- Employees are seeing how much their company’s CEO earns compared to their own wages for the first time, The Wall Street Journal reports. The wage disclosures are mandated by the 2010 Dodd-Frank Act, which requires publicly held companies to file pay disclosures with the U.S. Security and Exchange Commission. The purpose is to help shareholders comprehend and challenge CEOs’ pay in relation to employees’ earnings, the Journal notes. Employees also are able to see how their ratios stack up against industry peers.
- Recently released CEO-employee pay ratios include Humana Inc.'s, whose CEO’s $19.8 million a year salary is 344 times its median employee wage; Whirlpool Corp.'s CEO makes $7.08 million a year, 356 times more than employees; and the head of Marathon Petroleum Corp. is paid $19.7 million-a-year salary, 935 times workers’ salaries.
- Advocates for public pay disclosures, like the AFL-CIO, say it’s time compensation and workforce metrics were revealed, according to the Journal. Critics argue that the ratios can be inflated or deflated based on whether some employees are excluded from the count, what companies set as median pay, and outsourcing or offshoring practices.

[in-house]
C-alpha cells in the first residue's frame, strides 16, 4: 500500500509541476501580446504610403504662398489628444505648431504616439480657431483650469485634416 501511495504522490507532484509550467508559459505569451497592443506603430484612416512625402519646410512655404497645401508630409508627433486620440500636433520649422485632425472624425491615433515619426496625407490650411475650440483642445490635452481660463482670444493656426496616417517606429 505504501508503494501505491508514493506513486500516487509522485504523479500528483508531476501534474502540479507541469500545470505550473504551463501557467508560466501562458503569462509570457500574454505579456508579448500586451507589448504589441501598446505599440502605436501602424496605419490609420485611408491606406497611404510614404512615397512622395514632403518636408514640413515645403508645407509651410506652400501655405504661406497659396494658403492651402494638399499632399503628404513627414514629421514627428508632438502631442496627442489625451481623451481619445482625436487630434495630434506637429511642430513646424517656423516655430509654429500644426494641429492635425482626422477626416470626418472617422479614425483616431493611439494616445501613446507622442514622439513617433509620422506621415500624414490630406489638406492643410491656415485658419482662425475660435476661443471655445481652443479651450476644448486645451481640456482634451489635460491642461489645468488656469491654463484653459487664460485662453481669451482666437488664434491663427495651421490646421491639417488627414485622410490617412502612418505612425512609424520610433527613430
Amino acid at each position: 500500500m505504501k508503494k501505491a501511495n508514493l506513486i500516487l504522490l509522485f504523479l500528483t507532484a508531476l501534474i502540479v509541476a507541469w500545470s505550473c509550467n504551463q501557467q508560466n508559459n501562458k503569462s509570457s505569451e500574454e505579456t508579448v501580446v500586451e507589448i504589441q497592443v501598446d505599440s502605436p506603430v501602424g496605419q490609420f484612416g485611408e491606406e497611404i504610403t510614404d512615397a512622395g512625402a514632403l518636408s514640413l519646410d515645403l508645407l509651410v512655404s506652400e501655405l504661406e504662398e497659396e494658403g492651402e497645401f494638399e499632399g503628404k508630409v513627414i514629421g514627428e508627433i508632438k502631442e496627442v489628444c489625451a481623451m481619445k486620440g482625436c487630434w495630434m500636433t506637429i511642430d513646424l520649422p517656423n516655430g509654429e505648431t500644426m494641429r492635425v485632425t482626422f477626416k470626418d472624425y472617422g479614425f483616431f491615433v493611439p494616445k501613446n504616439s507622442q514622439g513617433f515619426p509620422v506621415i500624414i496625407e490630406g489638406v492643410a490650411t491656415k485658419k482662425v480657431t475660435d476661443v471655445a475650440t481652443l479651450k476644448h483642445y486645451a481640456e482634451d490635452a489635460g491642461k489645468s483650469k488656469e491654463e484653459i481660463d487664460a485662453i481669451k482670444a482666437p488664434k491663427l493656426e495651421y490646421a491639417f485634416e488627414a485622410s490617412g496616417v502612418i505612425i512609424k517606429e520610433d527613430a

Pay-ratio disclosures are an example of the kind of transparency employees are increasingly expecting from employers.
As tools like Glassdoor and LinkedIn begin to make salary information public, workers are having pay conversations at work and employers may find they need to respond with better information about how pay is set.
Additionally, with states adopting new pay equity laws, more employers are taking a second look at their compensation strategies to ensure fairness. As conversations around diversity and inclusion rise in tenor, employers that aren't proactive in reviewing their compensation programs may fall behind as competitors work to demonstrate that pay equity is a priority.